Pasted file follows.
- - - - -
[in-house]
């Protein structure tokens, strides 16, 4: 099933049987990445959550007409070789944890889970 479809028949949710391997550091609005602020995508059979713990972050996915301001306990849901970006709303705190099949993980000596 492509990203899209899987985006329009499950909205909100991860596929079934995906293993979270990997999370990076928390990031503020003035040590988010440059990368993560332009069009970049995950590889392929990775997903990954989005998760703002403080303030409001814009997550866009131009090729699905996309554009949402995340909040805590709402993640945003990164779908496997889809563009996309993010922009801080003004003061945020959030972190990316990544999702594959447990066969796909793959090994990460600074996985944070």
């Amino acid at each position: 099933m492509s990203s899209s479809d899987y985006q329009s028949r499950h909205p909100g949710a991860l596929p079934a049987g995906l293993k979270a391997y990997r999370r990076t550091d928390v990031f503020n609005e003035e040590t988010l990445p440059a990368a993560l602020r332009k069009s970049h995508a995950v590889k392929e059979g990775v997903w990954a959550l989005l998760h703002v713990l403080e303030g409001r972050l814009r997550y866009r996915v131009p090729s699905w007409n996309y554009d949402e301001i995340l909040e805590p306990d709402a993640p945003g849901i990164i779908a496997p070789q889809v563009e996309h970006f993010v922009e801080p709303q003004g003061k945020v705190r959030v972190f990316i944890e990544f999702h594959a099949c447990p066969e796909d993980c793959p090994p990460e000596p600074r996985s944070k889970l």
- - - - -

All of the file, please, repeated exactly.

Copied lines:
[in-house]
């Protein structure tokens, strides 16, 4: 099933049987990445959550007409070789944890889970 479809028949949710391997550091609005602020995508059979713990972050996915301001306990849901970006709303705190099949993980000596 492509990203899209899987985006329009499950909205909100991860596929079934995906293993979270990997999370990076928390990031503020003035040590988010440059990368993560332009069009970049995950590889392929990775997903990954989005998760703002403080303030409001814009997550866009131009090729699905996309554009949402995340909040805590709402993640945003990164779908496997889809563009996309993010922009801080003004003061945020959030972190990316990544999702594959447990066969796909793959090994990460600074996985944070």
């Amino acid at each position: 099933m492509s990203s899209s479809d899987y985006q329009s028949r499950h909205p909100g949710a991860l596929p079934a049987g995906l293993k979270a391997y990997r999370r990076t550091d928390v990031f503020n609005e003035e040590t988010l990445p440059a990368a993560l602020r332009k069009s970049h995508a995950v590889k392929e059979g990775v997903w990954a959550l989005l998760h703002v713990l403080e303030g409001r972050l814009r997550y866009r996915v131009p090729s699905w007409n996309y554009d949402e301001i995340l909040e805590p306990d709402a993640p945003g849901i990164i779908a496997p070789q889809v563009e996309h970006f993010v922009e801080p709303q003004g003061k945020v705190r959030v972190f990316i944890e990544f999702h594959a099949c447990p066969e796909d993980c793959p090994p990460e000596p600074r996985s944070k889970l």